Power of passports: UAE has the economic recipe to leap across borders
In a world where borders are supposedly becoming ever the more blurred, one document still makes all the difference: the passport.
Media outlets and social media marketing might try to sell you on the reality of an ‘interconnected, global community,’ but the fact remains that to leave the confines of your local borders, the ‘power’ of your passport makes all the difference.
The Henley Passport Index, based on IATA data, measures just that.
Their latest Index, released this month, has revealed significant findings: The UAE has climbed from 62nd place in 2006 to 21st place worldwide currently, and ranks first among Middle Eastern countries. It has visa-free access to 161 destinations.
The story behind UAE’s resurgent passport power
The UAE has strengthened its position as the passport-power champion of the Middle East, having signed a visa-waiver with Russia in July, which is due to come into effect in the coming months. The move underscores the country’s remarkable ascent on the Henley Passport Index in recent years.
Marco Gantenbein, Managing Partner of Henley & Partners Dubai and Head of the Middle East Operations, says, “The UAE’s latest visa-waiver agreement with Russia is a testament to its status as a growing international hub of business, trade, tourism, and culture.”
Meanwhile, Ryan Cummings, Director of Signal Risk, notes that the initiative is aimed at “strengthening bilateral relations between the UAE and another global superpower”, following the visa-waiver signed with China earlier this year. This latest agreement with Russia will help the UAE “lower its dependence on its hydrocarbon sector and continue its robust economic growth trajectory” by stimulating tourism and trade.
Couple all this with the UAE’s continuing investments into non-oil sectors, while holding significant wealth, and you could see that the country’s future is looking very promising, which is boosting its passport power.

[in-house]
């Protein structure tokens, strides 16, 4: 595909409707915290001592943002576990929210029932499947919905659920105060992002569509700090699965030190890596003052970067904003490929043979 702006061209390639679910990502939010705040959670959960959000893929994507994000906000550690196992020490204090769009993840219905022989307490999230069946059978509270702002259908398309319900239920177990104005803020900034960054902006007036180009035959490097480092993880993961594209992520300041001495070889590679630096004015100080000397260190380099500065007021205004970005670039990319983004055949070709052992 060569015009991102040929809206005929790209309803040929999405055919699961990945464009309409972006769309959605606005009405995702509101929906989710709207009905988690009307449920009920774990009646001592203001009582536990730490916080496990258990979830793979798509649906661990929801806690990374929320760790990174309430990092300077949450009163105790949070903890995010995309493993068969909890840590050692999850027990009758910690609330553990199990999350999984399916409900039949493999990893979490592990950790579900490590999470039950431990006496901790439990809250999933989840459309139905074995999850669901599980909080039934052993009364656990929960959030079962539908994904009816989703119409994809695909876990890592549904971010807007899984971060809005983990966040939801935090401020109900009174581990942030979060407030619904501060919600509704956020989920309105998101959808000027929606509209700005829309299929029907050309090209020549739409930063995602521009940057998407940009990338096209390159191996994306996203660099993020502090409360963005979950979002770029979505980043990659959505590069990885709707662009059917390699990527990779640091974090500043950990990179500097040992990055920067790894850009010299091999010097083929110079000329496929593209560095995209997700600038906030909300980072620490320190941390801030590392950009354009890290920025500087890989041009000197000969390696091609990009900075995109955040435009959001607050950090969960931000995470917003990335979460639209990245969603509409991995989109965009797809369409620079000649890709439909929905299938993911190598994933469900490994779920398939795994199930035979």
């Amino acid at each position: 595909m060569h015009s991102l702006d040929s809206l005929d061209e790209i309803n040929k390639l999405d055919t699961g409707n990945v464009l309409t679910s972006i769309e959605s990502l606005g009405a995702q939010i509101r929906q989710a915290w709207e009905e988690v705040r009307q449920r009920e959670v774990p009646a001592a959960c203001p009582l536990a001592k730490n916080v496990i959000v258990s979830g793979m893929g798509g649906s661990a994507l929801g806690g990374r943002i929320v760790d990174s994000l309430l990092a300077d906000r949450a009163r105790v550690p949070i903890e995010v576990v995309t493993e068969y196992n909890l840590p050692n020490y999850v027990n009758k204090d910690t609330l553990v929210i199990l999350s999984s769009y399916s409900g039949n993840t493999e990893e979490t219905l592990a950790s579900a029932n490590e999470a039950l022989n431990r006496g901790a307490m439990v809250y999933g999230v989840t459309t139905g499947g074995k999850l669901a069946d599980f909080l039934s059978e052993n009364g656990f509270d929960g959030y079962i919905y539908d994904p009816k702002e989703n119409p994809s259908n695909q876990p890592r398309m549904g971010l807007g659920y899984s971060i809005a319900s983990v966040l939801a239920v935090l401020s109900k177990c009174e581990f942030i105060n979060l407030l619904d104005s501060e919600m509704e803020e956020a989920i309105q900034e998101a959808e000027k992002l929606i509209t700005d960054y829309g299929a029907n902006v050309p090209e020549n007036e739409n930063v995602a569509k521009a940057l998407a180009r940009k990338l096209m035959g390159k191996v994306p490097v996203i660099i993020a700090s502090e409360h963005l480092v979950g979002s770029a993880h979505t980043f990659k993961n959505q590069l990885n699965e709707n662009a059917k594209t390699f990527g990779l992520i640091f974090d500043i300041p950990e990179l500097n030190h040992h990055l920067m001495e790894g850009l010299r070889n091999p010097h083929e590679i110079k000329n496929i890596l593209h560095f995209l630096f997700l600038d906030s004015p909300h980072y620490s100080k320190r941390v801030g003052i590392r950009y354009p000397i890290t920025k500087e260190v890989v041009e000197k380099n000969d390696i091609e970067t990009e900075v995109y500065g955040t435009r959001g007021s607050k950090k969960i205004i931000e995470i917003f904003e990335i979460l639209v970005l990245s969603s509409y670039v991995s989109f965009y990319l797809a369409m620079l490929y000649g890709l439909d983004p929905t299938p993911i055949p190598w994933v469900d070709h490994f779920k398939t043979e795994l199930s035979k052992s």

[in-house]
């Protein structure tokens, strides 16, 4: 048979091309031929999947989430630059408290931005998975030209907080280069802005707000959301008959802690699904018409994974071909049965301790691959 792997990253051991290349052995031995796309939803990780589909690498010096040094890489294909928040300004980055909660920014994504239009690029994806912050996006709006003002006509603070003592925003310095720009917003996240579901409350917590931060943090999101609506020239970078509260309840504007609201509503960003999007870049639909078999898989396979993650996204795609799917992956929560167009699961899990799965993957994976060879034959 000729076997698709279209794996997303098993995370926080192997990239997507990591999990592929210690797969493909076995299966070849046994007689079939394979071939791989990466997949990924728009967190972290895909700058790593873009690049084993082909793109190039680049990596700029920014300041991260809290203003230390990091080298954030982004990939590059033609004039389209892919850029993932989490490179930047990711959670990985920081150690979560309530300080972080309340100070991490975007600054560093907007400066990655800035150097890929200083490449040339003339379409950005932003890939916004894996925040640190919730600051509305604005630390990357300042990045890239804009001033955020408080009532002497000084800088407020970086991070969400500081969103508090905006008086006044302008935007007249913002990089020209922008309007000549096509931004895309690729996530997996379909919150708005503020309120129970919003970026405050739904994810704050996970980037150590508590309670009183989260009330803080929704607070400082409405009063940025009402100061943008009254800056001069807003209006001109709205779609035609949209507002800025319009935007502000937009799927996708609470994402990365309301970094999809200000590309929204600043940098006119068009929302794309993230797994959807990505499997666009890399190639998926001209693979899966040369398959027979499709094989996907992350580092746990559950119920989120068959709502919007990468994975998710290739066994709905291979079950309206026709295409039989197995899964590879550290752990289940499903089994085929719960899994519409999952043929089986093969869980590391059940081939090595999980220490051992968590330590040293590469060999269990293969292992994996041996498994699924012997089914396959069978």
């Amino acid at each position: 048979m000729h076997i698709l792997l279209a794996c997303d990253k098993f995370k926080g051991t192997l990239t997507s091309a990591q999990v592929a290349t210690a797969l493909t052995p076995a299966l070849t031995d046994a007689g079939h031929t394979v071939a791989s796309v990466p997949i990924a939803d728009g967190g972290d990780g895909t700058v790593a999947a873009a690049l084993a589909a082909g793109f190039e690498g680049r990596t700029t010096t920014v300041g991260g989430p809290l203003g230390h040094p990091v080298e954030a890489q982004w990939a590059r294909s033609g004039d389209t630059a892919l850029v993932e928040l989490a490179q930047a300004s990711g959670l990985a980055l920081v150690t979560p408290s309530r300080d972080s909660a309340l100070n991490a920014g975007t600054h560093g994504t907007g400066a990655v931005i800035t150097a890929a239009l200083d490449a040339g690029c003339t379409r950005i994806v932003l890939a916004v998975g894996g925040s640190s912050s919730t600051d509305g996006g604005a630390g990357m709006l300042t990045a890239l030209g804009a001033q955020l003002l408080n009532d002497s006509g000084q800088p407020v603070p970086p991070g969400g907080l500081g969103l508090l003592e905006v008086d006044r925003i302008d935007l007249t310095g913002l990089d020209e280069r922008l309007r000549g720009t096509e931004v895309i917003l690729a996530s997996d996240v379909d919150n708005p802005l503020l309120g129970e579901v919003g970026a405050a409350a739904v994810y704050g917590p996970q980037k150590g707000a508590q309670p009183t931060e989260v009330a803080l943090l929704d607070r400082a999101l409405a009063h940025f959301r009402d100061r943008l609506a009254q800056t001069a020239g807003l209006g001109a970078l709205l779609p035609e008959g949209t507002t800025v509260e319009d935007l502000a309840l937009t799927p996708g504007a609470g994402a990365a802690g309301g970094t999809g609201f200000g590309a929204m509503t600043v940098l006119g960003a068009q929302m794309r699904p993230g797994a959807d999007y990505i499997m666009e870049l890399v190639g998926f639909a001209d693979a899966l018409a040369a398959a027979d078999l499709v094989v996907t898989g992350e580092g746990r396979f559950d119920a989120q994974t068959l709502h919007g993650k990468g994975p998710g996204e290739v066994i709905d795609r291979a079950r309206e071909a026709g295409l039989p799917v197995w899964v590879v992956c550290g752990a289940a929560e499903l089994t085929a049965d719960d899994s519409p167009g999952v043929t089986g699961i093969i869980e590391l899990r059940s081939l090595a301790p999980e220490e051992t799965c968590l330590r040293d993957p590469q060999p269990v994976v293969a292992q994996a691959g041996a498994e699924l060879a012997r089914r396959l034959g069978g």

Where does the rest of the Middle East rank?
The Henley Passport Index records the passports of the world according to the number of countries their holders can travel to visa-free. The ranking is based on exclusive data from the International Air Transport Association (IATA), which maintains the world’s largest and most comprehensive database of travel information, and is enhanced by extensive in-house research.
This year, some Middle Eastern countries had some impressive showings.
The UAE has struck gold, going for 1st place in the Middle East, with a good lead. It is 21st internationally, climbing an impressive 17 spots since 2017.
2nd in the region is Turkey, 30 spots behind the UAE, at 51st place.
Kuwait is 3rd regionally, and 55th internationally.
Qatar is 4th, with a global rank of 60th.
Finally, Bahrain closes on the 5th spot, and 64th globally.
The troubling news, however, is that 5 MENA countries rank in the bottom 5 global ranking. Palestine, Sudan, Yemen, Syria and Iraq rank as the weakest passports in the world. Lebanon ranked 100th out of 105 places.
As for the top 5 most powerful passports, Japan, Singapore, France, Germany and South Korea lead the charge.
Citizenship-by-investment countries make strong gains
The Index notes that countries with citizenship-by-investment (CBI) ranked the highest, with the top 50 countries all providing CBI.
They state that newcomer Moldova, for example, which launched its CBI program in the second half of this year, has climbed 20 places since 2008. Every CBI program country has improved its visa-free/visa-on-arrival score since the start of the year.
“CBI programs offer access to some of the world’s strongest and most promising passports,” says Dr. Chris Kälin, “and the merit of these passports is a reflection of the underlying stability and attractiveness of the countries themselves. The travel freedom that comes with a second passport is significant for individuals, while the economic and societal value that CBI programs generate for host countries can be transformative.”
Generally, countries with a good international standing and an image of a safe, modernized nation rank high on the Index. On the other hand, countries like Iraq and Lebanon, which suffer from political and economic instability, and rank very low on Transparency International’s corruption index, have naturally dropped down the list.